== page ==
It’s a little daunting, but if Dark Souls combat is like learning to ride a motorbike, then Nioh is like piloting a huge yacht: there are probably lots of little things you could learn to do to smooth out the ride, but at the end of the day, all you really need is, "push stick to go forwards", which isn’t that difficult, as long as there are no solid objects between you and anywhere else in the universe. I got by sticking to sword and spear and mainly Mid Style, except when trying to get things down from high shelves. In the end, the combat’s good in the same way Pornhub is good: it’s highly varied and versatile, so there’s bound to be something that appeals to your depraved tastes, but if you try to make use of all of it at once, you’ll swiftly go blind.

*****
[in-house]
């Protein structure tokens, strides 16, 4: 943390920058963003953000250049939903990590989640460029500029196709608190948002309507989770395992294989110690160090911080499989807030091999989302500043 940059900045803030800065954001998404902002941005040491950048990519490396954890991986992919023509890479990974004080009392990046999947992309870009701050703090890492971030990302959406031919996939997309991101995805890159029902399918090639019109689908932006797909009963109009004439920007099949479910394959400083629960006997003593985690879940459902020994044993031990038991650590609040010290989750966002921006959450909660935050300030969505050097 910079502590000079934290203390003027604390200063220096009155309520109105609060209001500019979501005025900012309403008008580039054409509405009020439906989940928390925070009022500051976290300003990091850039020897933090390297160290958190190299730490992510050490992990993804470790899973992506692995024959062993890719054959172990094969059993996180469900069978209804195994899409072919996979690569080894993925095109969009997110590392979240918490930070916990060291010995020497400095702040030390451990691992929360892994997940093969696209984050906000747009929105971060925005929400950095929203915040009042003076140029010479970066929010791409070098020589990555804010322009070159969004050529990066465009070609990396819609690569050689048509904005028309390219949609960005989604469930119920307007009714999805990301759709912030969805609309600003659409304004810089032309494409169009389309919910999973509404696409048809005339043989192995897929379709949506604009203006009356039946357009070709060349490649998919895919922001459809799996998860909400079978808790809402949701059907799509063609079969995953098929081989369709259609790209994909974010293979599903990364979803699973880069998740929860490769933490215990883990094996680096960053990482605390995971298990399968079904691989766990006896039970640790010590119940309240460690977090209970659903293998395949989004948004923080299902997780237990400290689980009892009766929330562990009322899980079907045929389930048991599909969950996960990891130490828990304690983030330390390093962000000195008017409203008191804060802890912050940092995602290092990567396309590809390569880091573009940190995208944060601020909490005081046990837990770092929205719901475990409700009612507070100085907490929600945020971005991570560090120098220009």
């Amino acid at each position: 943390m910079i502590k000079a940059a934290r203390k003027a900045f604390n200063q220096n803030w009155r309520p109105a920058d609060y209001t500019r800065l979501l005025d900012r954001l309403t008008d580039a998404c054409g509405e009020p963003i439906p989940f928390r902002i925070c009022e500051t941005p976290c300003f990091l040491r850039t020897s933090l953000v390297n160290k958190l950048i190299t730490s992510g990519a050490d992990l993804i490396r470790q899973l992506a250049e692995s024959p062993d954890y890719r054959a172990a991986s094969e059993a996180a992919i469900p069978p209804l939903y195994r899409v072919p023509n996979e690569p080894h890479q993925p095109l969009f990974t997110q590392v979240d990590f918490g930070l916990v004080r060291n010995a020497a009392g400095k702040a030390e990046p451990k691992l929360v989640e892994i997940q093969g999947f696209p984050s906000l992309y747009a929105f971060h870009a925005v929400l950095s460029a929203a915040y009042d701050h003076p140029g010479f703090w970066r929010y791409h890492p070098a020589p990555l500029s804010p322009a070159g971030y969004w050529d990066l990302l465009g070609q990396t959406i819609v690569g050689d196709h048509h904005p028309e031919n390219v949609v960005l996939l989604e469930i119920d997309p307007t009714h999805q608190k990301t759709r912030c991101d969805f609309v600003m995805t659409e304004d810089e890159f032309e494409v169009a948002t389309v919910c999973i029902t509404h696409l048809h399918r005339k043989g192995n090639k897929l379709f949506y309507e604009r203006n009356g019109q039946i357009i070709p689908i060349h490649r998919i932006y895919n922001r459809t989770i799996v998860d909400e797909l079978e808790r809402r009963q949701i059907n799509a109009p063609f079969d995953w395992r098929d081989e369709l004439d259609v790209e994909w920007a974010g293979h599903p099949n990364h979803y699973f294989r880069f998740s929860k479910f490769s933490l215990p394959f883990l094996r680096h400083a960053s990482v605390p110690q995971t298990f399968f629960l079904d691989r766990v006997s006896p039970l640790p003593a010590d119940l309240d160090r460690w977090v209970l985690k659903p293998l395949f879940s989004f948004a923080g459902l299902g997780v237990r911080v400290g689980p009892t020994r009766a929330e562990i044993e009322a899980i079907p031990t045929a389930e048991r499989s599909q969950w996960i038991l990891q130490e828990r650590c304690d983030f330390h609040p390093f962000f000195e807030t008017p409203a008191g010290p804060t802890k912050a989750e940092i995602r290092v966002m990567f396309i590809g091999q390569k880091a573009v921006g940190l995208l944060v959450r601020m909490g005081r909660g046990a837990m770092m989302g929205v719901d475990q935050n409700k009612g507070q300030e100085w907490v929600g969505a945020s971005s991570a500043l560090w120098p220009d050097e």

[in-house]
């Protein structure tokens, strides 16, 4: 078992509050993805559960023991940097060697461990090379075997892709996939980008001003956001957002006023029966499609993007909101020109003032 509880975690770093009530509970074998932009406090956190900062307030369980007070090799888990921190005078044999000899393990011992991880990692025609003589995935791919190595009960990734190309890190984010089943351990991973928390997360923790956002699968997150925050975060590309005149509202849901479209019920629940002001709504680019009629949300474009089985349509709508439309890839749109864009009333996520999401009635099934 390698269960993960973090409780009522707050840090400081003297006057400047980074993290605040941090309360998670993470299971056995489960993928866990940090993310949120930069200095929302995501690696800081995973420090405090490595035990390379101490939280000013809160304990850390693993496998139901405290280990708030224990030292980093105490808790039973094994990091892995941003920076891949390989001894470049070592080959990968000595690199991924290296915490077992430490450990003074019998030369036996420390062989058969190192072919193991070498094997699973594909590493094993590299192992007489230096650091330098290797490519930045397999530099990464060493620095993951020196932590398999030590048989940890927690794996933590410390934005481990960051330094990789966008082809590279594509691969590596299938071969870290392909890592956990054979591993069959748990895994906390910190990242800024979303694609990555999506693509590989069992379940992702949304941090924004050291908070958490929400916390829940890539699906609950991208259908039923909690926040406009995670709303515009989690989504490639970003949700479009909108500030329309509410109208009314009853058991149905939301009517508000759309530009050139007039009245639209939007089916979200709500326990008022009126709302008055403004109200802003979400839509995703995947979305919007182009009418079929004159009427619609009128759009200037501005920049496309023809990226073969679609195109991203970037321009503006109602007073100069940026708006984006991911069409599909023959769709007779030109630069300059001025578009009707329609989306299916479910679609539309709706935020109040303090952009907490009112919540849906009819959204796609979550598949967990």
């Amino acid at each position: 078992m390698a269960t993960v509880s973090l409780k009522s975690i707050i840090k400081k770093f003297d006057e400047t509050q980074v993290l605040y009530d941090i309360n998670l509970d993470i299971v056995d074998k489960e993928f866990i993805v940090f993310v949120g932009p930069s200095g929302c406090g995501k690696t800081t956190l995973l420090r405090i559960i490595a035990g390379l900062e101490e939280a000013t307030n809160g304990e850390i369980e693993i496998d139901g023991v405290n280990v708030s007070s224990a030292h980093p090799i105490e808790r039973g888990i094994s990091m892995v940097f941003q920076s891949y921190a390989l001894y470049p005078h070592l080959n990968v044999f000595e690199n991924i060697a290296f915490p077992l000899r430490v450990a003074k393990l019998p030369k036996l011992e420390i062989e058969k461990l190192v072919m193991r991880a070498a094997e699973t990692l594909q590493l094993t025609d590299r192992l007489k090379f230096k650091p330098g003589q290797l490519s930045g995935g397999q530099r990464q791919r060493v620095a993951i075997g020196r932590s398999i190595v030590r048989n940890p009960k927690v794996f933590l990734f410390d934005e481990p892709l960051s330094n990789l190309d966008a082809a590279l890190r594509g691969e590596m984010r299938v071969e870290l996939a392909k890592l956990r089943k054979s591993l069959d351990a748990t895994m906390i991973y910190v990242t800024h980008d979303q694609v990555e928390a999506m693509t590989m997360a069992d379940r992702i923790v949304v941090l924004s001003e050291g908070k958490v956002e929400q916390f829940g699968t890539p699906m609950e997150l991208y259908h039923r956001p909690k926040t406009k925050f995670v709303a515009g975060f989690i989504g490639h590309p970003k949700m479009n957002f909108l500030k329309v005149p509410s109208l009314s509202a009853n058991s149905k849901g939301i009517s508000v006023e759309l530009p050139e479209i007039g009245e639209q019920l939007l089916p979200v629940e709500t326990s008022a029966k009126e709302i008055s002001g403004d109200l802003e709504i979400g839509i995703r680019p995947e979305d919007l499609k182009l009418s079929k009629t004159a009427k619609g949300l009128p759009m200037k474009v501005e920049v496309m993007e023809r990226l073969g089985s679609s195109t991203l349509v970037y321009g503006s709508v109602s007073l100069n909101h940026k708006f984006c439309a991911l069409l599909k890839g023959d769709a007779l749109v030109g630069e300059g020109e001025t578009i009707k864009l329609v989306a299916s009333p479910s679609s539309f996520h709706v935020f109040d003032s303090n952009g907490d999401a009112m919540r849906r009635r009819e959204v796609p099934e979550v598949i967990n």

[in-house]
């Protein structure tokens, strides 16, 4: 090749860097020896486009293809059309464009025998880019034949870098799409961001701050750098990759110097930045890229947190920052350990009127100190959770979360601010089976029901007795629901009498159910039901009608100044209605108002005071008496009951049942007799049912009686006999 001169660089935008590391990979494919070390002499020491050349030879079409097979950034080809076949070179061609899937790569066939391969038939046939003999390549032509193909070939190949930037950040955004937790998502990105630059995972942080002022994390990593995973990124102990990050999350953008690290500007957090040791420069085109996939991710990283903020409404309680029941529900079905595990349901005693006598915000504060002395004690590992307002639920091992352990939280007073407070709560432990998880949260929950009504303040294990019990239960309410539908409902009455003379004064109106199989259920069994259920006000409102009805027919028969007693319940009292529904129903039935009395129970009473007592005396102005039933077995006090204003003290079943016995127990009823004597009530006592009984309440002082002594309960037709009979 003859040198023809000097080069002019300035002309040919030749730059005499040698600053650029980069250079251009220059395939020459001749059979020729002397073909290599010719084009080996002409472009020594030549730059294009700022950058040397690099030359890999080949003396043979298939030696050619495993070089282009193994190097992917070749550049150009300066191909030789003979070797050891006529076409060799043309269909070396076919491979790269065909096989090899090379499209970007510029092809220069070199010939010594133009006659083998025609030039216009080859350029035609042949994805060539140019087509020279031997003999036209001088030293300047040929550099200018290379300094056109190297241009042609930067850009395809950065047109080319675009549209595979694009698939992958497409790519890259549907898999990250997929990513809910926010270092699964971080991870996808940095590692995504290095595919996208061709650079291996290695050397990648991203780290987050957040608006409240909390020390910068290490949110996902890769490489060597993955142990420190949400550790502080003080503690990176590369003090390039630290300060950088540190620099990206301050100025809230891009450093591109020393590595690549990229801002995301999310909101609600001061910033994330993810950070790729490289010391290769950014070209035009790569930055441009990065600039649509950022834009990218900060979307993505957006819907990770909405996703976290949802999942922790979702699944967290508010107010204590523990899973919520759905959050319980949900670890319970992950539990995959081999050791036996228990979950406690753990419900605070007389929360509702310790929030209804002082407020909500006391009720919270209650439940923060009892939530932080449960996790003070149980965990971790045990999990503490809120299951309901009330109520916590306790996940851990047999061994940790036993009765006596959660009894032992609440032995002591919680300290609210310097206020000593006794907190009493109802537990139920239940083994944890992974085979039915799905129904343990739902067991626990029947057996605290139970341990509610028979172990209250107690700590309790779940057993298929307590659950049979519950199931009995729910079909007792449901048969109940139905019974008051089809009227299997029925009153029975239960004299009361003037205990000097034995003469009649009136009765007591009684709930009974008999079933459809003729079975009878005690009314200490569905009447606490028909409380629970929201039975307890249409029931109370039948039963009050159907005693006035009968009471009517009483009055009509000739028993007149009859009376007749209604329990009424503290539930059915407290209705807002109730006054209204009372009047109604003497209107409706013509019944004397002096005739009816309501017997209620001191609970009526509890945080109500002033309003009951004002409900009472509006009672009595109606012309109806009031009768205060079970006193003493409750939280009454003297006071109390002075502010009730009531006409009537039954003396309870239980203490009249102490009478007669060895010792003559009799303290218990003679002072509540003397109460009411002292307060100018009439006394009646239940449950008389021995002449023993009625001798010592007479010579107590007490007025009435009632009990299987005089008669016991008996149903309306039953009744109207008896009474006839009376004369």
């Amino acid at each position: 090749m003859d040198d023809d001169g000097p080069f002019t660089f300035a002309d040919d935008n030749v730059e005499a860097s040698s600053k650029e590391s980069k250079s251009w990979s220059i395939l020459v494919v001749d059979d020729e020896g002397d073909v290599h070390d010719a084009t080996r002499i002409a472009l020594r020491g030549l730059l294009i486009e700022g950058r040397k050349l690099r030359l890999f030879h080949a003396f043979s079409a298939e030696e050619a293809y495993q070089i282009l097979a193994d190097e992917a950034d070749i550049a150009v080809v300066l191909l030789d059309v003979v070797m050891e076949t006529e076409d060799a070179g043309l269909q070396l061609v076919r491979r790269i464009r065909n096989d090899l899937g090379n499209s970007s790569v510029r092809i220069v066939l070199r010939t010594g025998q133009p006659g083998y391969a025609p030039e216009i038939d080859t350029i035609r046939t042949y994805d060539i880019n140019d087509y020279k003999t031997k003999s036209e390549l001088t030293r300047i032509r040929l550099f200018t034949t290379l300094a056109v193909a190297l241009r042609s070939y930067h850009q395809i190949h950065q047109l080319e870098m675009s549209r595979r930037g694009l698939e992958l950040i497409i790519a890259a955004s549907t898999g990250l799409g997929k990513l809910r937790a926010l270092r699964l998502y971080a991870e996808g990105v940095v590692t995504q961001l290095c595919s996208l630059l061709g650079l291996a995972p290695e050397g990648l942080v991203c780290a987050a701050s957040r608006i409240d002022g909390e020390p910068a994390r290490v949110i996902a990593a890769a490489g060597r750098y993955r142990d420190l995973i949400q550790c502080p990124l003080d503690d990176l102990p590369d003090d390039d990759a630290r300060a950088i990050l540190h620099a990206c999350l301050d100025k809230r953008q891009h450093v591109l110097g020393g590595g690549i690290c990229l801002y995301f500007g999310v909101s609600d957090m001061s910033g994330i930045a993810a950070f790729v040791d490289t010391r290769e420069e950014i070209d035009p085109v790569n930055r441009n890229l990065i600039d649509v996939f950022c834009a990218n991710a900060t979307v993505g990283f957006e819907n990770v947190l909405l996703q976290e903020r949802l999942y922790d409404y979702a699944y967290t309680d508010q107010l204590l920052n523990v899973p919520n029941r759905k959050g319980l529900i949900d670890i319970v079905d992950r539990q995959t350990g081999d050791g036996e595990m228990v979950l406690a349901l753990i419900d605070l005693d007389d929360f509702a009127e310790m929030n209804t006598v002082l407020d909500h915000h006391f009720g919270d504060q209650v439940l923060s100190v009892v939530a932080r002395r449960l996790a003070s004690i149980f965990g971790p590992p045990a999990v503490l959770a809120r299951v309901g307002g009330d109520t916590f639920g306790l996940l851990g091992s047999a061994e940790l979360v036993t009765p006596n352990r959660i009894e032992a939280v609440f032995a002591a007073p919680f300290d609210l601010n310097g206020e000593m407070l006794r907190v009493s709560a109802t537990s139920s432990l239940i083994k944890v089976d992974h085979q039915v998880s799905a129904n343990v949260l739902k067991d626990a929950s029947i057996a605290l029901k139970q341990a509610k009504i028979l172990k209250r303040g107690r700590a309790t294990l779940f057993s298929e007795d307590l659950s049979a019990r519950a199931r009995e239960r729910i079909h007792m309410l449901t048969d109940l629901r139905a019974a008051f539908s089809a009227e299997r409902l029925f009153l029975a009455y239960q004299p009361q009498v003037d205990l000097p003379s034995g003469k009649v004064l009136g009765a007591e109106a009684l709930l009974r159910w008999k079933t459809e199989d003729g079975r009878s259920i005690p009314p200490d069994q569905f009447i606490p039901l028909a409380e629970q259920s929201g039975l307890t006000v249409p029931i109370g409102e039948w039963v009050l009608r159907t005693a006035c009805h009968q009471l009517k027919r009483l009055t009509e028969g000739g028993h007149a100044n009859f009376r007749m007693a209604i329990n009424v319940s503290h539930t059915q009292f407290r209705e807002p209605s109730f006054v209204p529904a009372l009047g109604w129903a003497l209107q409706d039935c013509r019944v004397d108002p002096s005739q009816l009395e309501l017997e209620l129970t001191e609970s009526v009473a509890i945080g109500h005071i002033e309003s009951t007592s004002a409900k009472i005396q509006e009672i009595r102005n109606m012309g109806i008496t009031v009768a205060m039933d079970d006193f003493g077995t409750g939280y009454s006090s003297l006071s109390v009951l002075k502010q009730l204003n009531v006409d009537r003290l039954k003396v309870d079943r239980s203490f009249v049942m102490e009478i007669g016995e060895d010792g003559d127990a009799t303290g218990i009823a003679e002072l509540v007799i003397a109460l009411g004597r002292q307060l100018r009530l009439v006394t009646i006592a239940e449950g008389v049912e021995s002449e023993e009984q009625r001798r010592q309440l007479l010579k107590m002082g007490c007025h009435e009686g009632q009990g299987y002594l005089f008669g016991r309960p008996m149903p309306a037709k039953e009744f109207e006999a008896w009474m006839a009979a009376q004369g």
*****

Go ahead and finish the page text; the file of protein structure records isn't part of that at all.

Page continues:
And speaking of inevitabilities, let’s compare Nioh to Dark Souls some more. The gameplay structure is the same: each time you die, you come back to the last bonfire- I mean, shrine, and the enemies respawn, you collect souls- I mean, inraku, to level up, and the one enemy that’s a wheel can absolutely go fuck itself. But the rather glaring difference is that Nioh is mission-based rather than the Dark Souls-style single, cohesive world, and between missions, you go to a map screen. So Nioh is to Dark Souls what Castlevania: Order of Ecclesia is to Castlevania: Symphony of the Night, right down to a higher density of tasty thighs. Hence, Nioh goes for a much more fixed structure: the plot missions must be done in order, each one ends in a boss fight and has a fixed number of hidden collectibles for you to find, consisting of green jelly babies in funny hats who bestow special bonuses. There’s one that increases the rate that enemies drop healing potions, and the rest can all piss off. One increases the weapon drop rate, for fuck’s sake. Why the hell would I need that? I’m already using 90% of the weapons I find for arts and crafts projects.